More retrospective bans?

If the referee gives a foul you can't retrospectively ban a player

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Should the retrospective ban rules be revisited?

By Joe Harker

With all the modern technology in football it is getting harder for players to dupe the referee. Even if none of the match officials saw an incident it can still be viewed and judged on replays, occasionally leading to a retrospective ban for the offending player. Just because you avoided the ref's gaze during the game it doesn't mean you can get off scot free, there are plenty of cameras pointed at the pitch and they will see what you're doing. Diving and foul play is getting harder to do without the risk of punishment.

However, players can still get away with plenty and avoid punishment if the referee spots them but doesn't award a card. If the ref gives a foul then in all but the most serious of circumstances there will not be retrospective disciplinary action as it would override the match official's decision.

In recent weeks there have been a few contentious moments where most watching think the referees got it wrong and failed to adequately discipline a player. Plenty of fans have been left to wonder why a player who gets caught out by the replays might face a retrospective ban when those who are spotted by the ref but given a lenient decision get away with it, particularly when replays show how severe the incident was.

In the Premier League game between Newcastle United and Manchester United an incident where Newcastle midfielder Jonjo Shelvey made a studs up challenge into the back of Paul Pogba's leg. Replays showed that Shelvey should have been given a red card for his challenge but since the referee gave a foul and a free kick he will get away with it.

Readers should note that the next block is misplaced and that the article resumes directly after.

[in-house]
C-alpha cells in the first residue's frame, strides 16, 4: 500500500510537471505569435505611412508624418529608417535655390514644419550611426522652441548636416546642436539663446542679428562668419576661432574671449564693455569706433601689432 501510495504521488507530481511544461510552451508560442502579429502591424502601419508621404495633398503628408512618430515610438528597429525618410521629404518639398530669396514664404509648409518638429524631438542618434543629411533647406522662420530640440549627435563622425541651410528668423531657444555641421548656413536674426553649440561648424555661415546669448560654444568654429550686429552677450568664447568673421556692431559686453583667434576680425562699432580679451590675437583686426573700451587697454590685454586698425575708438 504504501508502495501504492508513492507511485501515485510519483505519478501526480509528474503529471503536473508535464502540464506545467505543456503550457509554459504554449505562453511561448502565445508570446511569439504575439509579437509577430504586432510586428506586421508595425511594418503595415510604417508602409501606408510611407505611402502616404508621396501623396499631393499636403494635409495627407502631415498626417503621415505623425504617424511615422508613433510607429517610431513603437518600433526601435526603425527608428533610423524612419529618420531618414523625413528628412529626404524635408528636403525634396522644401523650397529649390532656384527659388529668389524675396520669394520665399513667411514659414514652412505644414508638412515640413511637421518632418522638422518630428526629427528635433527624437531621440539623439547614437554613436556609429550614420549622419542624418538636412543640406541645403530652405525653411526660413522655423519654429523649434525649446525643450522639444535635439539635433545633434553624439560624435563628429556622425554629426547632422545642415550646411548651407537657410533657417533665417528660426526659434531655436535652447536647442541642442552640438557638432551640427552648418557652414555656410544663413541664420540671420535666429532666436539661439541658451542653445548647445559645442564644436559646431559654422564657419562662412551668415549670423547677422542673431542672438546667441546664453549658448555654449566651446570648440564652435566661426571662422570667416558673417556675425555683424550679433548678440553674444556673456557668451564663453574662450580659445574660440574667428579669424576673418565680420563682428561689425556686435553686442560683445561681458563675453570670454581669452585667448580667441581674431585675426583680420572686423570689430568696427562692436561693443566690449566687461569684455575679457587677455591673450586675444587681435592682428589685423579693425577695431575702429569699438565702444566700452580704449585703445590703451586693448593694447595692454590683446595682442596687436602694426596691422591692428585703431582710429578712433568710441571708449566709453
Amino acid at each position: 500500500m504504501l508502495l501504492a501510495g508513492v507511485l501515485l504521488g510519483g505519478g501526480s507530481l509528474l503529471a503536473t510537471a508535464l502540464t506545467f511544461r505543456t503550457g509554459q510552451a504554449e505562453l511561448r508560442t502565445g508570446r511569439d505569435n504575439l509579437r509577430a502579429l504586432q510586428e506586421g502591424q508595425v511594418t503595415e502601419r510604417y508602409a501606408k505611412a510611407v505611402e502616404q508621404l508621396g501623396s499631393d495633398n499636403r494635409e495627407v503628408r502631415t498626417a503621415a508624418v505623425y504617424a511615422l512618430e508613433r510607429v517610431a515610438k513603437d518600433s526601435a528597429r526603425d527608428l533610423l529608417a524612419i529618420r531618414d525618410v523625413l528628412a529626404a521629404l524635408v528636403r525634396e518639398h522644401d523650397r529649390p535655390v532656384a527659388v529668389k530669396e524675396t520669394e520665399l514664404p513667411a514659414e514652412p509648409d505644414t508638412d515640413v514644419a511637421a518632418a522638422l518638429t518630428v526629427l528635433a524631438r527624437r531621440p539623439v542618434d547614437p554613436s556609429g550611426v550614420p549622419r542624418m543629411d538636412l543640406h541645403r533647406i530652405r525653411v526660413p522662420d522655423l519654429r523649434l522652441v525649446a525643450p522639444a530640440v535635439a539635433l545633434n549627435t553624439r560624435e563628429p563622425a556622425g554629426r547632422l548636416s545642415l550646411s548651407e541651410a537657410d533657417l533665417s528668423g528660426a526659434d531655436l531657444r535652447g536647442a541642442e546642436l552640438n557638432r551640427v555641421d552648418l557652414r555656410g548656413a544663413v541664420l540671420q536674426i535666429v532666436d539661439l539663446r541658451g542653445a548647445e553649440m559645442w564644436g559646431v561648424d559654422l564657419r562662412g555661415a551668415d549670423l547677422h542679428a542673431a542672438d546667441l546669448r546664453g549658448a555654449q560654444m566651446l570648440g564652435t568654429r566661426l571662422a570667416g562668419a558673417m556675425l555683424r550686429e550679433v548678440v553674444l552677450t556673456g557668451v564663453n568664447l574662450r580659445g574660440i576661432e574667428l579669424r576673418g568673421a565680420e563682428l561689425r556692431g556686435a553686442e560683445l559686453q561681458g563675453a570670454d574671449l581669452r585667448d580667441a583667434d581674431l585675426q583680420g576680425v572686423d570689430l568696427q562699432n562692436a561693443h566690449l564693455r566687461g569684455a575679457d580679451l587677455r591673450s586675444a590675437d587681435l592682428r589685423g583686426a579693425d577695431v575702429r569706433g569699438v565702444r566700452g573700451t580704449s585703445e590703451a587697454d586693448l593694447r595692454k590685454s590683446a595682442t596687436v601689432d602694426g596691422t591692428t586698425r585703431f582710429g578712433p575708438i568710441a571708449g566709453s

Everyone who watches the replay of the incident can see that Shelvey deserved more than a stern talking to but since the ref didn't give anything more serious in the heat of the moment he won't get anything. If the referee has dealt with the matter on the pitch then that decision is judged to be final. At the moment retrospective bans are there for the things the officials miss.

The Guardian's Daniel Taylor wrote about the incident and asked whether refereeing decisions out to be looked at with a more critical eye. Referees can make mistakes during the course of the game and retrospective bans for challenges that really should have seen a player walk aren't too intrusive on their authority on the pitch.

It's easy for a referee to spot a foul and not realise how severe it was from one perspective, only seeing the full extent from post match replays. There's a balance to be struck between respecting the referee's decisions and applying the rules of the game in situations where it is clear a card should have been shown.

Late last year a clash between Arsenal's Stephan Lichtsteiner and Liverpool's Sadio Mane also raised the issue. Replays showed the Arsenal defender hit Mane with his elbow, leading the Liverpool forward to put his hands around Lichtsteiner's throat. Neither player received a card and once again they will not face retrospective action because the referee saw it and dealt with it during the match.

There are also debates over the way referees officiate games to try and keep every player on the pitch. During Manchester City's crucial 2-1 win against Liverpool a foul and yellow card early in the game for City captain Vincent Kompany really ought to have been a red, which would have put City down to 10 men and had a huge impact on one of the most important games of the season. Again, the referee made a decision which cannot be altered as he already dealt with it on the pitch. Where's the line between enforcing the rules of the game properly and undermining those who do that job?

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